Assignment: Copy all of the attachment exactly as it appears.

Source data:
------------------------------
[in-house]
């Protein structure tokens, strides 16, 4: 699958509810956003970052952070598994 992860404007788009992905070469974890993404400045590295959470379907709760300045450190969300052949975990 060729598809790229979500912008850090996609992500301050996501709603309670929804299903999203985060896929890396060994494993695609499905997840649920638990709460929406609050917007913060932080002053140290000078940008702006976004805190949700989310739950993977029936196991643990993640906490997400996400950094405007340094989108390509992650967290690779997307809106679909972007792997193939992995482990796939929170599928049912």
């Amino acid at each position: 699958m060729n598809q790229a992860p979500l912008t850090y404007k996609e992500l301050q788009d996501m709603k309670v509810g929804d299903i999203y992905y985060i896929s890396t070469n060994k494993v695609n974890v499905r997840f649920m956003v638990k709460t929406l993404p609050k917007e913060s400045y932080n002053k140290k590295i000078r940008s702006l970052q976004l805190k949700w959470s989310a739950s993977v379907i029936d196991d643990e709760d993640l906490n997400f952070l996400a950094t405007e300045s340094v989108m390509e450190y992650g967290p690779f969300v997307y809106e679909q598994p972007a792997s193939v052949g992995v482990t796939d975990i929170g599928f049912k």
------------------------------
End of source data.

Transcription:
[in-house]
């Protein structure tokens, strides 16, 4: 699958509810956003970052952070598994 992860404007788009992905070469974890993404400045590295959470379907709760300045450190969300052949975990 060729598809790229979500912008850090996609992500301050996501709603309670929804299903999203985060896929890396060994494993695609499905997840649920638990709460929406609050917007913060932080002053140290000078940008702006976004805190949700989310739950993977029936196991643990993640906490997400996400950094405007340094989108390509992650967290690779997307809106679909972007792997193939992995482990796939929170599928049912």
């Amino acid at each position: 699958m060729n598809q790229a992860p979500l912008t850090y404007k996609e992500l301050q788009d996501m709603k309670v509810g929804d299903i999203y992905y985060i896929s890396t070469n060994k494993v695609n974890v499905r997840f649920m956003v638990k709460t929406l993404p609050k917007e913060s400045y932080n002053k140290k590295i000078r940008s702006l970052q976004l805190k949700w959470s989310a739950s993977v379907i029936d196991d643990e709760d993640l906490n997400f952070l996400a950094t405007e300045s340094v989108m390509e450190y992650g967290p690779f969300v997307y809106e679909q598994p972007a792997s193939v052949g992995v482990t796939d975990i929170g599928f049912k």